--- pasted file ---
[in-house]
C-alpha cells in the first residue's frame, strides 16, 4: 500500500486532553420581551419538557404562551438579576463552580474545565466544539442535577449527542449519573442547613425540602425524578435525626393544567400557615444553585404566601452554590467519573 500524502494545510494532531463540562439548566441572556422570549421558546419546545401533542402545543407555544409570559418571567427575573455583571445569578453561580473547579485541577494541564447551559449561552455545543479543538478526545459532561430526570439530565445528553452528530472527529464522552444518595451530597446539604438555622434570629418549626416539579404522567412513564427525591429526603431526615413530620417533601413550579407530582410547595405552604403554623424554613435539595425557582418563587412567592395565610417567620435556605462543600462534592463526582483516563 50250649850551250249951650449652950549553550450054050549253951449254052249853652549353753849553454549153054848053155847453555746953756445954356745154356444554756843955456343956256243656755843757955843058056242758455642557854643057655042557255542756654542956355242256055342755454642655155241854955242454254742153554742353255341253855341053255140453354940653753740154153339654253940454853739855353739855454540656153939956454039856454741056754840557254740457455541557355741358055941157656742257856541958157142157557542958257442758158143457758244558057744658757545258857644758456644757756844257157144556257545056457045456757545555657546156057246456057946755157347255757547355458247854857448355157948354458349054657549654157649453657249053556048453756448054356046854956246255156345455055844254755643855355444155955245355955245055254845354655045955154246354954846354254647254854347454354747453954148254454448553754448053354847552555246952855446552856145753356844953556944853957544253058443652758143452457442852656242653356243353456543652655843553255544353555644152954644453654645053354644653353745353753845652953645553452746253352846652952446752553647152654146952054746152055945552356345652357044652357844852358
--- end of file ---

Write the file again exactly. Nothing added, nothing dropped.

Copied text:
[in-house]
C-alpha cells in the first residue's frame, strides 16, 4: 500500500486532553420581551419538557404562551438579576463552580474545565466544539442535577449527542449519573442547613425540602425524578435525626393544567400557615444553585404566601452554590467519573 500524502494545510494532531463540562439548566441572556422570549421558546419546545401533542402545543407555544409570559418571567427575573455583571445569578453561580473547579485541577494541564447551559449561552455545543479543538478526545459532561430526570439530565445528553452528530472527529464522552444518595451530597446539604438555622434570629418549626416539579404522567412513564427525591429526603431526615413530620417533601413550579407530582410547595405552604403554623424554613435539595425557582418563587412567592395565610417567620435556605462543600462534592463526582483516563 50250649850551250249951650449652950549553550450054050549253951449254052249853652549353753849553454549153054848053155847453555746953756445954356745154356444554756843955456343956256243656755843757955843058056242758455642557854643057655042557255542756654542956355242256055342755454642655155241854955242454254742153554742353255341253855341053255140453354940653753740154153339654253940454853739855353739855454540656153939956454039856454741056754840557254740457455541557355741358055941157656742257856541958157142157557542958257442758158143457758244558057744658757545258857644758456644757756844257157144556257545056457045456757545555657546156057246456057946755157347255757547355458247854857448355157948354458349054657549654157649453657249053556048453756448054356046854956246255156345455055844254755643855355444155955245355955245055254845354655045955154246354954846354254647254854347454354747453954148254454448553754448053354847552555246952855446552856145753356844953556944853957544253058443652758143452457442852656242653356243353456543652655843553255544353555644152954644453654645053354644653353745353753845652953645553452746253352846652952446752553647152654146952054746152055945552356345652357044652357844852358